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View Full Version : What is right vs what is legal, which holds greater sway with you?


JonIrenicus
08-15-2009, 12:01 AM
For the sake of argument, I think we can all agree that a good society has a legal system that aligns pretty well with what is right. But no society has reached perfection, and some societies have such a discord in what is legal vs what is right it almost gives carte blanch, ethically, to overrule such laws.


But then we are a nation of laws, and simply disagreeing with a law in and of itself is not a strong enough reason to flout it...


But on this I am very schizoid. I feel internally how Andrew Sullivan behaves externally.

For example I am against illegal immigration, and at the same time, I do NOT see anything wrong, ethically, with a guy crossing the border illegally for the purpose of trying to create a better life for himself and his family. I REFUSE to look upon such a person as a criminal in the same way I would look upon one who steals or assaults, they are NOT ethically the same, and for me that makes a difference. And for all that I would still support increased border enforcement. Mass deportation? no, not at all, but yes to keeping people out, even the ones with perfectly good and noble motives (the ones with bad motives = insta deportation).


It spills into my neoconish take on the world and interventions as well. I never could understand people making legalistic cases against intervention, as if that, in and of itself held a candle to issues of the good vs bad of intervening.

The irony is that I am completely susceptible to arguments of the form intervention A is bad because of X, Y, and Z reasons, there I have the Possibility of agreeing with the argument, or rejecting it.

Still, completely flouting laws, even if laws are not fit or just for a given situation is not something to be lauded or taken lightly.

But take the case of the Shoe bomber, I would guess many would (and have) take up the defense for his rights, principles über alles after all. But then no self respecting utilitarian could ever take such a stand, there will always be conditions and exceptions for those such as myself. But where to cut.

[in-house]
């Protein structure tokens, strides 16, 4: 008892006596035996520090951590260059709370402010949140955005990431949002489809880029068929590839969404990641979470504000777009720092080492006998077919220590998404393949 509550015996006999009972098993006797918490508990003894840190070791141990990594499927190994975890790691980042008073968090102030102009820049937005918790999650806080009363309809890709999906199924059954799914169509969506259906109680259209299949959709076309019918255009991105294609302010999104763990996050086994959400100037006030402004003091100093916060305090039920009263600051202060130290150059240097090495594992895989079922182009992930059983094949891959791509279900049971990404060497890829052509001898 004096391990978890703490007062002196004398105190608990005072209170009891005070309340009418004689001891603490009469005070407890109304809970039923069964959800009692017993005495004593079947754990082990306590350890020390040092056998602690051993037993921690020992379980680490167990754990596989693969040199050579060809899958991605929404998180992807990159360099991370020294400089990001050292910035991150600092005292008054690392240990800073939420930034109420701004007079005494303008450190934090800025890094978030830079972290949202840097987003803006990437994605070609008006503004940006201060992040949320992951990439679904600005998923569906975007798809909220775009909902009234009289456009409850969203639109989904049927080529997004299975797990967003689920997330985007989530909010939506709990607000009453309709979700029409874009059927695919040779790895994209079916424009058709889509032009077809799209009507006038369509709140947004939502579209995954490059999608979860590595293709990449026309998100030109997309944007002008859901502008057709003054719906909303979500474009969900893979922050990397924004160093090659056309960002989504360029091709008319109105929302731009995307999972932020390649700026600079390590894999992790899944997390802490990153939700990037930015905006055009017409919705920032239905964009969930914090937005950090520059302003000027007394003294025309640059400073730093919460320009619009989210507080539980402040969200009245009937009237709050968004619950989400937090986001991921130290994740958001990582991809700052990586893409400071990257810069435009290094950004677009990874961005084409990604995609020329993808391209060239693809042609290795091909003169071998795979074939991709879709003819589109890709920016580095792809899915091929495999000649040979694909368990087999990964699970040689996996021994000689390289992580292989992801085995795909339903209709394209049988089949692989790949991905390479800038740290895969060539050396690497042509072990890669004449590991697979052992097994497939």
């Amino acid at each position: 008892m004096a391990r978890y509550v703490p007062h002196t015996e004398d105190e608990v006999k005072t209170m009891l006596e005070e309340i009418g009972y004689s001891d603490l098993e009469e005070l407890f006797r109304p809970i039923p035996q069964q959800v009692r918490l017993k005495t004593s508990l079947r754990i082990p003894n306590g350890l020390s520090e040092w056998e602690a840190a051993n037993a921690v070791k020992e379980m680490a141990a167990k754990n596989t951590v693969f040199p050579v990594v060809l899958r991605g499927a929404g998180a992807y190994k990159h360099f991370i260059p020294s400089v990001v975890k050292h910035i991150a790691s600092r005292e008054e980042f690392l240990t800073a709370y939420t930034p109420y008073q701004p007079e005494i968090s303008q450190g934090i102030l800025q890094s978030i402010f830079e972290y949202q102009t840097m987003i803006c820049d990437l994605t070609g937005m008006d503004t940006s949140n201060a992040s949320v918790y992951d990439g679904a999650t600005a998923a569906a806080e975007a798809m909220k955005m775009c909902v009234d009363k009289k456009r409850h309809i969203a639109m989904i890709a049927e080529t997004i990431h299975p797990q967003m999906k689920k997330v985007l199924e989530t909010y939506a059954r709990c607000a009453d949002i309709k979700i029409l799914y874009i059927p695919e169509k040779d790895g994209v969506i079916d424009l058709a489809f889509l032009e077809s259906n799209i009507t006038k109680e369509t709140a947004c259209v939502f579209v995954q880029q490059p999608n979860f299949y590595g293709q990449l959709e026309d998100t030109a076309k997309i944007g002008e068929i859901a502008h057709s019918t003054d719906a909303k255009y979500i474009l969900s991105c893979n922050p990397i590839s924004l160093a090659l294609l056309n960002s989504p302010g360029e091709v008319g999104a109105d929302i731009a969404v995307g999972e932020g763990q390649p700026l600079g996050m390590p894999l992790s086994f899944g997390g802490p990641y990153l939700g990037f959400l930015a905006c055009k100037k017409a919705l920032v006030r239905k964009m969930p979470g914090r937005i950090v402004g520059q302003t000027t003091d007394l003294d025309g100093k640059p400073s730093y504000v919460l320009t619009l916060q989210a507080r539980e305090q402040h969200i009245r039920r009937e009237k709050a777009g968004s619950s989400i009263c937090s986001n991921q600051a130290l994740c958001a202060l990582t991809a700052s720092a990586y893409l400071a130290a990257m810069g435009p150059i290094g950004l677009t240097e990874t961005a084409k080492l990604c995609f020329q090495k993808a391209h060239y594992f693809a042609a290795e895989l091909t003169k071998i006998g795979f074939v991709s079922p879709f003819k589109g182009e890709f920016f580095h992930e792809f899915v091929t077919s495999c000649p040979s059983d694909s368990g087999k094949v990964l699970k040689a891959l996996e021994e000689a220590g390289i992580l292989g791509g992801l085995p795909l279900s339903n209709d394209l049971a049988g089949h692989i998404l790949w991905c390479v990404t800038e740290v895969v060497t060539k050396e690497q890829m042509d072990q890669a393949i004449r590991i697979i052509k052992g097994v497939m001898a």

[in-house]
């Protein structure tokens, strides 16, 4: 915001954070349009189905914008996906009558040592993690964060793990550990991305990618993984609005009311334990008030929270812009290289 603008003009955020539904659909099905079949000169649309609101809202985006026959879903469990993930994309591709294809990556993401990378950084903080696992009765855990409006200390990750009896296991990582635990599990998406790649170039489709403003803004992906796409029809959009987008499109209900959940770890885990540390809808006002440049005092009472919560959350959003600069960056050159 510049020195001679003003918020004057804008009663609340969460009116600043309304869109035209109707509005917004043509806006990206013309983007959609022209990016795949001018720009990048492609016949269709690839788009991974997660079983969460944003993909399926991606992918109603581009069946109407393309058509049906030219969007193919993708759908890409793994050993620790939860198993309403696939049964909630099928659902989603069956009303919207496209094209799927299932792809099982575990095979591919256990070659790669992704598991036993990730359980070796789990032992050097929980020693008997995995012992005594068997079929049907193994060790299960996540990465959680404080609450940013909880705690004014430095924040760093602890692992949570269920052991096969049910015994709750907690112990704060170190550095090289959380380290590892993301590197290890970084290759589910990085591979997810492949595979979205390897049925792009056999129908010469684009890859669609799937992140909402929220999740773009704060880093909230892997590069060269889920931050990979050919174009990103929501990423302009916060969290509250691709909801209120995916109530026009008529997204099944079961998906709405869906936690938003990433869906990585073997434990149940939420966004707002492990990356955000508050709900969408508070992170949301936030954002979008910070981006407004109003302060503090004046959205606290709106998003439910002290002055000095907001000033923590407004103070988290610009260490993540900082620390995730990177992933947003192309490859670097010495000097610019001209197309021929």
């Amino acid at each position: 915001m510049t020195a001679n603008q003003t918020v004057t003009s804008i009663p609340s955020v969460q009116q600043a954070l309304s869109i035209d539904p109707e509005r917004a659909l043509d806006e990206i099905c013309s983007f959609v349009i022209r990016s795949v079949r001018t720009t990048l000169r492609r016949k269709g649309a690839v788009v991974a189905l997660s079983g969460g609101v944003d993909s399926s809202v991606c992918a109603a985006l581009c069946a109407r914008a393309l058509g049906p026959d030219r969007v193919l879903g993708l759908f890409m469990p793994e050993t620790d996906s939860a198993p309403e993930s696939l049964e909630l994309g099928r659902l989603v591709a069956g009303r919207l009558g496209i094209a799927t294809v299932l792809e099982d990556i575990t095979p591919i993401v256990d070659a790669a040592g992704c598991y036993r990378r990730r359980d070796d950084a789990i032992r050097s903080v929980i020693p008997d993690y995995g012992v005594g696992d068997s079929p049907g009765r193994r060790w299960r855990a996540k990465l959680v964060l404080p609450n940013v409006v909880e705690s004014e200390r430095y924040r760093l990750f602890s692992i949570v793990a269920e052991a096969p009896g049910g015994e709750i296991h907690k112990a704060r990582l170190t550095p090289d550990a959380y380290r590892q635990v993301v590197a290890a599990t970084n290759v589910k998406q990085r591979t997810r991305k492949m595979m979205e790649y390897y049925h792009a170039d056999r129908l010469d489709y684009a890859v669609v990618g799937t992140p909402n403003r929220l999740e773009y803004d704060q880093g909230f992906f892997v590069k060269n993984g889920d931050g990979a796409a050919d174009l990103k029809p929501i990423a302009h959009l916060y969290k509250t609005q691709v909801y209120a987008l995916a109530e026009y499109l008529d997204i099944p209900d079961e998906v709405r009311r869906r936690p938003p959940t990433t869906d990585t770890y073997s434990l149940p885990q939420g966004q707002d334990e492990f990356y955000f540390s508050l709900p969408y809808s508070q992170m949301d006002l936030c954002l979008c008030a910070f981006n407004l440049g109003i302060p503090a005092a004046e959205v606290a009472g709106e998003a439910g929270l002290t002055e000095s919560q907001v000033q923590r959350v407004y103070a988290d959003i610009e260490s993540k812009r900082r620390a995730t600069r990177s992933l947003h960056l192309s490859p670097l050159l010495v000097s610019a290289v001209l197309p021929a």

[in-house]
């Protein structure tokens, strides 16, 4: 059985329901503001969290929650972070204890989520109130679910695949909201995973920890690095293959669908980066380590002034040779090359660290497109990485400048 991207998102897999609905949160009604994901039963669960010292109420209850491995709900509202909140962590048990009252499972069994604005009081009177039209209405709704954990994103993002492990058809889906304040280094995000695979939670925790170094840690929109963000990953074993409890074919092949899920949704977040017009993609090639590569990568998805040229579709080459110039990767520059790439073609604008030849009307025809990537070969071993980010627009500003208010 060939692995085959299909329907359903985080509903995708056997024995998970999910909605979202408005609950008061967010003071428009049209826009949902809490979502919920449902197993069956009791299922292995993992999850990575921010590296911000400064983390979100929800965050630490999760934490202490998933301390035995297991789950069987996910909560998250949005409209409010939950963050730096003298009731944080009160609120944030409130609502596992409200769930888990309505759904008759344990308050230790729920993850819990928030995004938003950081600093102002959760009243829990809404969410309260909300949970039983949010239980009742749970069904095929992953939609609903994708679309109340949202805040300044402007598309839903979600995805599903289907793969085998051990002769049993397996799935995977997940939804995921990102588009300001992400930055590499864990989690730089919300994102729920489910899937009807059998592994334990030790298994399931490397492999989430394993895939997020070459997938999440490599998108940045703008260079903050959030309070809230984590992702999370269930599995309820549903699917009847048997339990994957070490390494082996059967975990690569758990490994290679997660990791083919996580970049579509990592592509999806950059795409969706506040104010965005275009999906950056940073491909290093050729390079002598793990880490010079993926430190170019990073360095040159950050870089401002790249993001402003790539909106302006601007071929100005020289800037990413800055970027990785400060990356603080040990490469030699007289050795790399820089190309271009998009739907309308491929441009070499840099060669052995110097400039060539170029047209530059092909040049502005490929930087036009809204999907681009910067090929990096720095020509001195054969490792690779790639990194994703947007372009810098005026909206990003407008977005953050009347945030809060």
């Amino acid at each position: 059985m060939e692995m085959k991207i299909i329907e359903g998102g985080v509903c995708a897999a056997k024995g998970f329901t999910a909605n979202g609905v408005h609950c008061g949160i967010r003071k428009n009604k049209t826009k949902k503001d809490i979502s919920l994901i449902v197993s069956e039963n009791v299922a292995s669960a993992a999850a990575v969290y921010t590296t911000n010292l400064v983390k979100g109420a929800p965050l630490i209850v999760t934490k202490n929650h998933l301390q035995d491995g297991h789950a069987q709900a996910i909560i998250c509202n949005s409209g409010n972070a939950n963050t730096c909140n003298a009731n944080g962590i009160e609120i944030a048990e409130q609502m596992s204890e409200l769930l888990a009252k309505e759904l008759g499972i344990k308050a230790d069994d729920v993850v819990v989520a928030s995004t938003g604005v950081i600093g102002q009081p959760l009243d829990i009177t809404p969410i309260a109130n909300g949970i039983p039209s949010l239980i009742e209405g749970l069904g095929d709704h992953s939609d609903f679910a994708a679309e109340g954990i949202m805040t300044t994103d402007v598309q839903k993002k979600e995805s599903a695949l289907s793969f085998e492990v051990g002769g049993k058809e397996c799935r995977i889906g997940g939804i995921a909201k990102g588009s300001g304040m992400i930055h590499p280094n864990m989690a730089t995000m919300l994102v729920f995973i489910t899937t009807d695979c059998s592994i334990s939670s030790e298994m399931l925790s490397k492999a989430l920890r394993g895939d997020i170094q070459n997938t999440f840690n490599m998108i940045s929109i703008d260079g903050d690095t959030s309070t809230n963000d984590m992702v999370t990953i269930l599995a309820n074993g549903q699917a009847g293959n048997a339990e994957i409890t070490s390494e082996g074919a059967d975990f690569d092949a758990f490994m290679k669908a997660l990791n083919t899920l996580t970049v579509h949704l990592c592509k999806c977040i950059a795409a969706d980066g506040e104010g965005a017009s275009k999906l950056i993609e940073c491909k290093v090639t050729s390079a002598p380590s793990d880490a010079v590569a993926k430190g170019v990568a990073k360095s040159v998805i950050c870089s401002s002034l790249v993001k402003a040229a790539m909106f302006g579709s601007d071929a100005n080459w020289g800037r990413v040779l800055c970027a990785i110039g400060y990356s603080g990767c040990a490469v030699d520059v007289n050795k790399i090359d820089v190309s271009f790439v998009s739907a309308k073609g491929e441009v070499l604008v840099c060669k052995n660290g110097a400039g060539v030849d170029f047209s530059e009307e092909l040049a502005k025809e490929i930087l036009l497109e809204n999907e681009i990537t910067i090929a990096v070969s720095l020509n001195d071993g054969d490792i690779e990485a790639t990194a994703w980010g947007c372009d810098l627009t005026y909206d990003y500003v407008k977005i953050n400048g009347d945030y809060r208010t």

Do you all have some simple guidelines?

Or is it simpler for you, do you simply follow what is legal?

Starwatcher162536
08-15-2009, 12:23 AM
"I have gained this from philosophy: that I do without being commanded what others do only from fear of the law."
-some guy

More to the point, other then some exasperated parents not feeling like having to have an engaging conversation with an inquisitive five year old, I can't really think of any instances where I thought someone had such a simplistic view of the world that that person viewed following the rules as innately good or bad. Obviously, it depends on the rule.

(I am not admitting there is any sort of innate good or evil, simply that a sort of reciprocity in our actions towards each other is the best way to maximize happiness)

As for illegals, other then a few racists I have known, I can't recall anyone condemning them for some perceived moral infraction. Its virtually 100% of the time coming from the point of view that we just can't admit everybody if we are to maintain our standard of living.

But who knows, perhaps the people I associate with are not representative of this country at large.

bjkeefe
08-15-2009, 02:07 AM
[...]

Not just one but two threads about the shoebomber?

Where do I go to sign up for a life so free from concerns?

popcorn_karate
08-17-2009, 01:46 PM